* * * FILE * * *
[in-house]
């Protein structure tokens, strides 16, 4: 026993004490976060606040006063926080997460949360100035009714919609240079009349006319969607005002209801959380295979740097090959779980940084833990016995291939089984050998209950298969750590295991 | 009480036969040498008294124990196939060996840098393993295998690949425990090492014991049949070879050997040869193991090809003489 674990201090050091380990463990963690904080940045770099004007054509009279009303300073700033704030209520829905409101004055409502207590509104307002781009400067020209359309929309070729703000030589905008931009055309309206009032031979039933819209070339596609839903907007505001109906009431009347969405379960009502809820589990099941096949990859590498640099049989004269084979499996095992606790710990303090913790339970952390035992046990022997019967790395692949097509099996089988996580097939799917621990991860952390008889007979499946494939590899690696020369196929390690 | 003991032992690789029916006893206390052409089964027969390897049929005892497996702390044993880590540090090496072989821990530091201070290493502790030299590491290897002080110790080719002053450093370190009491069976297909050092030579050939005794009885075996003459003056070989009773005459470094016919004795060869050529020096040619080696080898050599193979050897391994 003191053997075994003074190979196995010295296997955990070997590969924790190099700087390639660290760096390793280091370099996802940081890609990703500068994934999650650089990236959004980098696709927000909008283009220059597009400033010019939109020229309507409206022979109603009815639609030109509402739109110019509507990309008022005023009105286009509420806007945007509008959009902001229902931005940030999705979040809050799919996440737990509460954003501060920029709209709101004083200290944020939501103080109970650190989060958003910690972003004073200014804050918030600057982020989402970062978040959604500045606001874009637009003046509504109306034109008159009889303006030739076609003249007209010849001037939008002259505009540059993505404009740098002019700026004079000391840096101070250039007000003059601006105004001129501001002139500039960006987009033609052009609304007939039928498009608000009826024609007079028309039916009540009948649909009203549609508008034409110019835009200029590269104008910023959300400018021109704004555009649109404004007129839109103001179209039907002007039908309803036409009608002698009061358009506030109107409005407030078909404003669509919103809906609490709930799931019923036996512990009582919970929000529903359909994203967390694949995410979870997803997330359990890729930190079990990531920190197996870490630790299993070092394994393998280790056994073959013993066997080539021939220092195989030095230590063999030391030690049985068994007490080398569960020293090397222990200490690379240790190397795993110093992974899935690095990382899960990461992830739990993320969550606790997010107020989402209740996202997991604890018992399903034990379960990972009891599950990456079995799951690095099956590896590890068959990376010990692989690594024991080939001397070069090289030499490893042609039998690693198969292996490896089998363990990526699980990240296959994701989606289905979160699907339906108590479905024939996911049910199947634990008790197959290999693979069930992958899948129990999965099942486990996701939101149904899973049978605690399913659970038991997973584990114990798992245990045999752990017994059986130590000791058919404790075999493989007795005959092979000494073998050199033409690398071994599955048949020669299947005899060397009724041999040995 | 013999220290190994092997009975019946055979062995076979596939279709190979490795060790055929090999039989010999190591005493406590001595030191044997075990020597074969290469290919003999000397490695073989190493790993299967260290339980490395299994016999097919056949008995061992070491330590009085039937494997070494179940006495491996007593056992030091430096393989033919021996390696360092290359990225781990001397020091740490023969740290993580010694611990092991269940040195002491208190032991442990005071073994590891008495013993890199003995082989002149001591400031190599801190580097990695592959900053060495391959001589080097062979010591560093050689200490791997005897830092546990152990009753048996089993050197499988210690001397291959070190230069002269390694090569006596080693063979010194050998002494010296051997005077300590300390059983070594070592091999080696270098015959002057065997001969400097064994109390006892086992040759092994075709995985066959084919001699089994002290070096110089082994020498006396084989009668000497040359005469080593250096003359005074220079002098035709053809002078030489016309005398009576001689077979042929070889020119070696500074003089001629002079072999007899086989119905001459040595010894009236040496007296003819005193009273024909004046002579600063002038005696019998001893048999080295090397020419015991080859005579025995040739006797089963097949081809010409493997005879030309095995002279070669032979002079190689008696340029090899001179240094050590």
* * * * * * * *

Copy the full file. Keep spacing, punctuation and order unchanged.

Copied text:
[in-house]
């Protein structure tokens, strides 16, 4: 026993004490976060606040006063926080997460949360100035009714919609240079009349006319969607005002209801959380295979740097090959779980940084833990016995291939089984050998209950298969750590295991 | 009480036969040498008294124990196939060996840098393993295998690949425990090492014991049949070879050997040869193991090809003489 674990201090050091380990463990963690904080940045770099004007054509009279009303300073700033704030209520829905409101004055409502207590509104307002781009400067020209359309929309070729703000030589905008931009055309309206009032031979039933819209070339596609839903907007505001109906009431009347969405379960009502809820589990099941096949990859590498640099049989004269084979499996095992606790710990303090913790339970952390035992046990022997019967790395692949097509099996089988996580097939799917621990991860952390008889007979499946494939590899690696020369196929390690 | 003991032992690789029916006893206390052409089964027969390897049929005892497996702390044993880590540090090496072989821990530091201070290493502790030299590491290897002080110790080719002053450093370190009491069976297909050092030579050939005794009885075996003459003056070989009773005459470094016919004795060869050529020096040619080696080898050599193979050897391994 003191053997075994003074190979196995010295296997955990070997590969924790190099700087390639660290760096390793280091370099996802940081890609990703500068994934999650650089990236959004980098696709927000909008283009220059597009400033010019939109020229309507409206022979109603009815639609030109509402739109110019509507990309008022005023009105286009509420806007945007509008959009902001229902931005940030999705979040809050799919996440737990509460954003501060920029709209709101004083200290944020939501103080109970650190989060958003910690972003004073200014804050918030600057982020989402970062978040959604500045606001874009637009003046509504109306034109008159009889303006030739076609003249007209010849001037939008002259505009540059993505404009740098002019700026004079000391840096101070250039007000003059601006105004001129501001002139500039960006987009033609052009609304007939039928498009608000009826024609007079028309039916009540009948649909009203549609508008034409110019835009200029590269104008910023959300400018021109704004555009649109404004007129839109103001179209039907002007039908309803036409009608002698009061358009506030109107409005407030078909404003669509919103809906609490709930799931019923036996512990009582919970929000529903359909994203967390694949995410979870997803997330359990890729930190079990990531920190197996870490630790299993070092394994393998280790056994073959013993066997080539021939220092195989030095230590063999030391030690049985068994007490080398569960020293090397222990200490690379240790190397795993110093992974899935690095990382899960990461992830739990993320969550606790997010107020989402209740996202997991604890018992399903034990379960990972009891599950990456079995799951690095099956590896590890068959990376010990692989690594024991080939001397070069090289030499490893042609039998690693198969292996490896089998363990990526699980990240296959994701989606289905979160699907339906108590479905024939996911049910199947634990008790197959290999693979069930992958899948129990999965099942486990996701939101149904899973049978605690399913659970038991997973584990114990798992245990045999752990017994059986130590000791058919404790075999493989007795005959092979000494073998050199033409690398071994599955048949020669299947005899060397009724041999040995 | 013999220290190994092997009975019946055979062995076979596939279709190979490795060790055929090999039989010999190591005493406590001595030191044997075990020597074969290469290919003999000397490695073989190493790993299967260290339980490395299994016999097919056949008995061992070491330590009085039937494997070494179940006495491996007593056992030091430096393989033919021996390696360092290359990225781990001397020091740490023969740290993580010694611990092991269940040195002491208190032991442990005071073994590891008495013993890199003995082989002149001591400031190599801190580097990695592959900053060495391959001589080097062979010591560093050689200490791997005897830092546990152990009753048996089993050197499988210690001397291959070190230069002269390694090569006596080693063979010194050998002494010296051997005077300590300390059983070594070592091999080696270098015959002057065997001969400097064994109390006892086992040759092994075709995985066959084919001699089994002290070096110089082994020498006396084989009668000497040359005469080593250096003359005074220079002098035709053809002078030489016309005398009576001689077979042929070889020119070696500074003089001629002079072999007899086989119905001459040595010894009236040496007296003819005193009273024909004046002579600063002038005696019998001893048999080295090397020419015991080859005579025995040739006797089963097949081809010409493997005879030309095995002279070669032979002079190689008696340029090899001179240094050590």